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March 06 2009

Democracy Now! 2009-03-06 Friday

Democracy Now! 2009-03-06 Friday

  • Headlines for March 06, 2009
  • As Obama Hosts Summit on Healthcare, Marginalized Advocates Ask Why Single Payer Is Ignored
  • HRW's Richard Dicker and Scholar, Mediator Alex de Waal Debate International Criminal Court Indictment of Sudanese President for Mass Killings in Darfur
  • California State Supreme Court Hears Challenge to Gay Marriage Ban
  • Rocky Mountain News Ceases Publication as Other Newspapers Face Threat of Similar Fate

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Reposted byfilme filme

March 03 2009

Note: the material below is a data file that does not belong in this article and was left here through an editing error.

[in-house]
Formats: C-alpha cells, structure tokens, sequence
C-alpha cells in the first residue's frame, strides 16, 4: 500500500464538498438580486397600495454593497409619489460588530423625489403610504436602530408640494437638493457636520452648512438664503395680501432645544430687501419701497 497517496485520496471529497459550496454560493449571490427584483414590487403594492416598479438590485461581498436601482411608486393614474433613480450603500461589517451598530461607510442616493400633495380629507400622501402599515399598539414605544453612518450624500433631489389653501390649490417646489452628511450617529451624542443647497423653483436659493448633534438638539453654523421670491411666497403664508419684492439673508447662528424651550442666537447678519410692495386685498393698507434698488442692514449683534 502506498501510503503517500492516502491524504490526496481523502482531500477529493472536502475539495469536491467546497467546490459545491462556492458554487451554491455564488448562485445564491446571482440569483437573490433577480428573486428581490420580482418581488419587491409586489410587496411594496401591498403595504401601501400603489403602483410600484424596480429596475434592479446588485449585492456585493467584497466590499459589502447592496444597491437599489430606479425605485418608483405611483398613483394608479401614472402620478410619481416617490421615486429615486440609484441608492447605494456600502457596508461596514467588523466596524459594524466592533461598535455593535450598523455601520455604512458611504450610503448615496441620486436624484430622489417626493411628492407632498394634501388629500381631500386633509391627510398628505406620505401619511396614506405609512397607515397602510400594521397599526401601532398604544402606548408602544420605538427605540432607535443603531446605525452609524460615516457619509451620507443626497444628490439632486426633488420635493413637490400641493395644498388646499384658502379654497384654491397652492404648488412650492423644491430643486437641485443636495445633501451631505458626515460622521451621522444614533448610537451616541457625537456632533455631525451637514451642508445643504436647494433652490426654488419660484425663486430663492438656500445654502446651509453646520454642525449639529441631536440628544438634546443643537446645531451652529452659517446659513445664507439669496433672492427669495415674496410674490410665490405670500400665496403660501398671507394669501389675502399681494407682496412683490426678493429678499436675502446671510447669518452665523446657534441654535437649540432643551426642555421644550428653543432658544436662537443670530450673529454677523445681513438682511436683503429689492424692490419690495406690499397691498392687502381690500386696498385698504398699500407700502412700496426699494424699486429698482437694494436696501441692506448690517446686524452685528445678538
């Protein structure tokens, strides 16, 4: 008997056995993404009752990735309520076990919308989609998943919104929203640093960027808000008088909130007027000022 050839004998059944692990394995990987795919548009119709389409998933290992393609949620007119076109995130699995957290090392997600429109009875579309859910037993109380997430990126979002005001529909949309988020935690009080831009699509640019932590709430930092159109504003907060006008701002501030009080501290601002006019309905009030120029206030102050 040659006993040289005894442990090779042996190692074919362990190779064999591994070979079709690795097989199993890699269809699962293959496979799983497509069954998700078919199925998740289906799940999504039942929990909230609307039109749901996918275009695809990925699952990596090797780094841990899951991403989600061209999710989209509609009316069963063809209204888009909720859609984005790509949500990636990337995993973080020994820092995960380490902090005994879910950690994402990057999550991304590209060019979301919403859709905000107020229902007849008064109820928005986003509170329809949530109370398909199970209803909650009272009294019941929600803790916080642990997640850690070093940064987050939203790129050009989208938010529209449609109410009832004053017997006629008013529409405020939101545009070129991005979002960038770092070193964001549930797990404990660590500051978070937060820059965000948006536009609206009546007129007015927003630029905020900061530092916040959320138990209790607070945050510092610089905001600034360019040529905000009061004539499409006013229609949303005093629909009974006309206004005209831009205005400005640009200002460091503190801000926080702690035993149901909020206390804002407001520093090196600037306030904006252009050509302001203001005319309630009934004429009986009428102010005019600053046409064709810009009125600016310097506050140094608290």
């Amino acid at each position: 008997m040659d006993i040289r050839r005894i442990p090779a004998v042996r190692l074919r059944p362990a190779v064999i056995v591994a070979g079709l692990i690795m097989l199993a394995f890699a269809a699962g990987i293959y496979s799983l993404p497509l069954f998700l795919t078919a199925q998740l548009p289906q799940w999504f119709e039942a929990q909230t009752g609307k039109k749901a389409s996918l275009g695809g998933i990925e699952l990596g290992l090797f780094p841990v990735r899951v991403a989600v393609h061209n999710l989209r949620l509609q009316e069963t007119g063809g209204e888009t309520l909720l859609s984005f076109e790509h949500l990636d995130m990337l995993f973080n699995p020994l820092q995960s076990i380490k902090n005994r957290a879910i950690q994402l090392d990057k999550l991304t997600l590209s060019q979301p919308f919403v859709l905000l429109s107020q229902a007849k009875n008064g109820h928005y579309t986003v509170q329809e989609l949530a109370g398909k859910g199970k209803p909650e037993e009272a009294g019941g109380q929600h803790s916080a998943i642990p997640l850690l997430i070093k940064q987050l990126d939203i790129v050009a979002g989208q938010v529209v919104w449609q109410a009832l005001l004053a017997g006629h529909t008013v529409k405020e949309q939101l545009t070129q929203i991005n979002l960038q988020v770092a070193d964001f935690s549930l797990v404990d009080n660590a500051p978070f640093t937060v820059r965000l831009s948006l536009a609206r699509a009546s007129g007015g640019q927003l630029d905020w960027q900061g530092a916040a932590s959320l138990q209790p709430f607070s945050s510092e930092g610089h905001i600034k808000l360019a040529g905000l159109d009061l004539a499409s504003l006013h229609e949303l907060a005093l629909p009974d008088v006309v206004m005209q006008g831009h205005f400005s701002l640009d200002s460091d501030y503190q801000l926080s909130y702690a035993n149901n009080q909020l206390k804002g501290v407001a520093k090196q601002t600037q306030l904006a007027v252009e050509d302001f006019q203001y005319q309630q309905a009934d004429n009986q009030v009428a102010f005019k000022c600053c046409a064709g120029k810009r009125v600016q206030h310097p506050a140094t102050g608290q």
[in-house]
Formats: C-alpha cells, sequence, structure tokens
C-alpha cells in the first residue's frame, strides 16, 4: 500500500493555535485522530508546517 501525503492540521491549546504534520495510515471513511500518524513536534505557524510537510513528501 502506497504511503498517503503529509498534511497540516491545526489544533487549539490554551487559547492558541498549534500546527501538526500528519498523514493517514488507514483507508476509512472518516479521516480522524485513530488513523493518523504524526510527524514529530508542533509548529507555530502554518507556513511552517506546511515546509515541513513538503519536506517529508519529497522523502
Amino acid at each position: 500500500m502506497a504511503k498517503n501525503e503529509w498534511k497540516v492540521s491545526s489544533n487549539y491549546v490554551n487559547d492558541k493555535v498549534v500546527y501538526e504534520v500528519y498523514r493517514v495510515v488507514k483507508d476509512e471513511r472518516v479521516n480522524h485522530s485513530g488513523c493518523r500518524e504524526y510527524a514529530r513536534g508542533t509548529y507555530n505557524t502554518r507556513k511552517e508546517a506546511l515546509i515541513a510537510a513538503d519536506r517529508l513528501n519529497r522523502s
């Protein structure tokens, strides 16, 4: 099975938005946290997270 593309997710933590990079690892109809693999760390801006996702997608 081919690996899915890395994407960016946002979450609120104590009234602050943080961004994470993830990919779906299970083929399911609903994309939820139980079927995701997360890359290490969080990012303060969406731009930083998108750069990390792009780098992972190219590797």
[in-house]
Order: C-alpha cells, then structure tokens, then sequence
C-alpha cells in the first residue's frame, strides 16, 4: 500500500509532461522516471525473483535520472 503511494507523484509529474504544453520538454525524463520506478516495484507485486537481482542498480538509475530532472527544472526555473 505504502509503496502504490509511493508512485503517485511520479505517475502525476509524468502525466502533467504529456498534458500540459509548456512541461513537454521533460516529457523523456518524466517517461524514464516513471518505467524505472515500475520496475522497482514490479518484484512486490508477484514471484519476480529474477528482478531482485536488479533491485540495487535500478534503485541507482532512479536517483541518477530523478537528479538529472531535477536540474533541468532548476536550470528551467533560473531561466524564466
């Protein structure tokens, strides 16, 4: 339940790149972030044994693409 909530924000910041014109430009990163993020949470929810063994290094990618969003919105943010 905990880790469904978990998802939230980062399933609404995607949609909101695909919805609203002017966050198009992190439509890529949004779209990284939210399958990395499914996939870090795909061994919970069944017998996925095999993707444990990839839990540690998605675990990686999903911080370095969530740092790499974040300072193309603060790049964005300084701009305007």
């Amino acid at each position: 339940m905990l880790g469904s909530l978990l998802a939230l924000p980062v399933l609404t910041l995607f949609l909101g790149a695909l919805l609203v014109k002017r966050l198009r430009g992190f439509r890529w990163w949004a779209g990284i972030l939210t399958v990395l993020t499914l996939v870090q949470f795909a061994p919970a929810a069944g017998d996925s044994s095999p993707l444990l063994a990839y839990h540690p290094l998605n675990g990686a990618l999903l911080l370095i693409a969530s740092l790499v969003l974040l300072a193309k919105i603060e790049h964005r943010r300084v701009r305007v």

Why Media Must Charge For Web Content

newsstand.jpgFrom Reflections Of A Newsosaur: Desperate to pump fresh revenues into their struggling businesses, Hearst Corp. and Newsday said last week that they intend to start charging for at least some of the content on their websites.

Judging from the terseness of the announcements, the statements seemed to be more aspirational than the result of lengthy and detailed strategic planning. But they’re a start. As Lao-tzu said, the journey of a thousand miles begins with the first step.

It’s a journey publishers absolutely have to begin. After years of giving everything away for free on the web, it won’t be easy for them to start charging for at least some of their content they spend small fortunes to produce. But there is no other choice.